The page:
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Drug offences in schools across Derbyshire rise

UK Addiction Treatment centres are behind the findings.

The number of drug offences for the possession of Cannabis and the possession of hard controlled drugs like Heroin, Cocaine and Ecstacy in schools across Derbyshire have risen in the last few years, according to new insight by leading drug addiction experts UKAT.

 

As part of a recent Freedom of Information Request, UKAT asked Derbyshire Police for the number of offences for the possession of cannabis, possession of other controlled drugs and drug trafficking recorded in schools and colleges across their patch. 

 

The results show that in just three years, drug offences for cannabis possession have more than doubled in schools here, from 6 in 2016 to 14 in 2018. 

 

The data also shows that in the same time period, no offences for the possession of controlled drugs were recorded until 2018, when 1 was recorded in schools across the area. 

 

The investigation has been the catalyst for the launch of the UK Addiction Treatment Group Addiction Education Programme (www.ukat.co.uk/education-programme/v34/ )- a completely free, interactive workshop led by a drug and alcohol specialist, on site in schools to educate and engage with pupils on the dangers of substance misuse and peer pressure. 

 

Part of the workshop explores the risks that come with selling drugs, something that is proven to be happening more and more in schools across Derbyshire.

 

UKAT’s data shows that trafficking in controlled drugs offences have risen in schools across Derbyshire by 200% in just one year, from 2 offences back in 2017 to 6 in 2018.

 

Nuno Albuquerque, Treatment Lead at UKAT explains the importance of schools across Derbyshire taking proactive steps to prevent the problem developing further;

 

“Our investigation has unearthed every parents worst nightmare; that some children are exposed to and involved in drugs whilst at school; a place they thought they’d be safe at. 

 

“It’s important to stress the power of preventative action and interactive education when it comes to substances, but teachers at schools across Derbyshire may not have the time or the knowledge to confidently and correctly educate pupils on the dangers of drug and alcohol misuse. 

 

“That’s why our addiction awareness programme has launched; to take this burden from the teachers and to place it in the hands of our addiction experts. 

 

“We are so passionate about working with schools across Derbyshire to collaborate and prevent children from developing life-changing problems with drugs and alcohol. Together, we can make a real difference.”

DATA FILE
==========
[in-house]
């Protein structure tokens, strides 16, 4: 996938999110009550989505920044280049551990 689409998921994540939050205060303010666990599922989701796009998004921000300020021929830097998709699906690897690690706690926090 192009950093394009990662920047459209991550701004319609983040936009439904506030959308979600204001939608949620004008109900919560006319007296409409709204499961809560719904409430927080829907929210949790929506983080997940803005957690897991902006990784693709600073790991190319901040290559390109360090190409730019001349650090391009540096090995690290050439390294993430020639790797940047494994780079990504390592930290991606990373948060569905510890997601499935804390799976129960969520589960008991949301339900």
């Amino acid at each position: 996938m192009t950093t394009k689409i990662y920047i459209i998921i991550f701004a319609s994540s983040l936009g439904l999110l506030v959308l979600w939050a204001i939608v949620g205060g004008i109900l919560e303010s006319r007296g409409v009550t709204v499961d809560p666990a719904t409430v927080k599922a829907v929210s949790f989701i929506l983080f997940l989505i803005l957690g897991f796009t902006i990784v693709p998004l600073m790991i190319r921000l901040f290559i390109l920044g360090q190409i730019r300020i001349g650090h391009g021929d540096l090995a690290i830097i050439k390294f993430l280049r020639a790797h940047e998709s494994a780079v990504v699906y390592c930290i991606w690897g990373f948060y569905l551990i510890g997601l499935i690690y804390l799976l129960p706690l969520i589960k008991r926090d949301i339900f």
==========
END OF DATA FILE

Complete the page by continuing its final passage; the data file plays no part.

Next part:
It’s not just UKAT’s investigation which justifies the need for schools to take greater proactive action when it comes to tackling substance misuse on their premises. 

 

Latest data from NHS England shows that a staggering 38% of pupils aged 11-15 years old were offered drugs in 2018. Furthermore, 19% of 15 year olds used drugs last month (data from 2018) and 29% of 15 year olds who were offered Class A drugs took them.

 

Nuno continues;

 

“Misusing drugs and alcohol as a child can cause significant short and long term life and health problems. The child could become physically and psychologically dependent on the substance, which more often than not, leads to taking ‘harder’ substances or consuming more alcohol in order to feel any effect. 

 

“Because of their substance use, the child could miss out on their education, resulting in a lack of employability. They could then turn to crime to fund their lifestyle and to ‘fit in’ with others around them. Taking proactive, preventative measures will go a long way to ensuring this doesn’t happen to the children at schools across Derbyshire.”

 

Details on the UKAT Addiction Education Programme can be found here.(link to www.ukat.co.uk/education-programme/v34/ )

 

Signs of Drug Use in Children (by Therapists at the UK Addiction Treatment Group) 

 

  • Changes in mood, eating and sleeping patterns

  • Socialising with different friends

  • Emotional distancing and isolating from family or loved ones

  • Lying or being evasive about whereabouts after school 

  • A lack of interest in personal appearance or hygiene 

  • Drug paraphernalia in bedroom, school bags, pockets 

  • Physical changes like weight loss, bloodshot eyes, regular headaches and sore throats 

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